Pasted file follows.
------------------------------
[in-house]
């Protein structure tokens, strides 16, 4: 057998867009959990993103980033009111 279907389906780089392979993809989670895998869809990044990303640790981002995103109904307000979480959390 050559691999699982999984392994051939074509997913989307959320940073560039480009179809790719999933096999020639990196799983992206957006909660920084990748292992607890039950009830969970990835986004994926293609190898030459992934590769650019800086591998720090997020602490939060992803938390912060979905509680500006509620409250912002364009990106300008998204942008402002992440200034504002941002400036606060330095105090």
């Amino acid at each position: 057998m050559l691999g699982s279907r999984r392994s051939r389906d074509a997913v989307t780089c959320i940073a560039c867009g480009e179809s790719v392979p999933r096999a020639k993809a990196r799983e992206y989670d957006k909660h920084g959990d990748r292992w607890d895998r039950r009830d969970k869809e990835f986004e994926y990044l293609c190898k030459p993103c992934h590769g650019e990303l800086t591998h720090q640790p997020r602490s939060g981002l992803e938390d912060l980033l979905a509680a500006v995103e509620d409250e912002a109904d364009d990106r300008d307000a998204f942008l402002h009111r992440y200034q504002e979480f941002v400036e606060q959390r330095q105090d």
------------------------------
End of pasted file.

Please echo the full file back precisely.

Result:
[in-house]
């Protein structure tokens, strides 16, 4: 057998867009959990993103980033009111 279907389906780089392979993809989670895998869809990044990303640790981002995103109904307000979480959390 050559691999699982999984392994051939074509997913989307959320940073560039480009179809790719999933096999020639990196799983992206957006909660920084990748292992607890039950009830969970990835986004994926293609190898030459992934590769650019800086591998720090997020602490939060992803938390912060979905509680500006509620409250912002364009990106300008998204942008402002992440200034504002941002400036606060330095105090």
């Amino acid at each position: 057998m050559l691999g699982s279907r999984r392994s051939r389906d074509a997913v989307t780089c959320i940073a560039c867009g480009e179809s790719v392979p999933r096999a020639k993809a990196r799983e992206y989670d957006k909660h920084g959990d990748r292992w607890d895998r039950r009830d969970k869809e990835f986004e994926y990044l293609c190898k030459p993103c992934h590769g650019e990303l800086t591998h720090q640790p997020r602490s939060g981002l992803e938390d912060l980033l979905a509680a500006v995103e509620d409250e912002a109904d364009d990106r300008d307000a998204f942008l402002h009111r992440y200034q504002e979480f941002v400036e606060q959390r330095q105090d």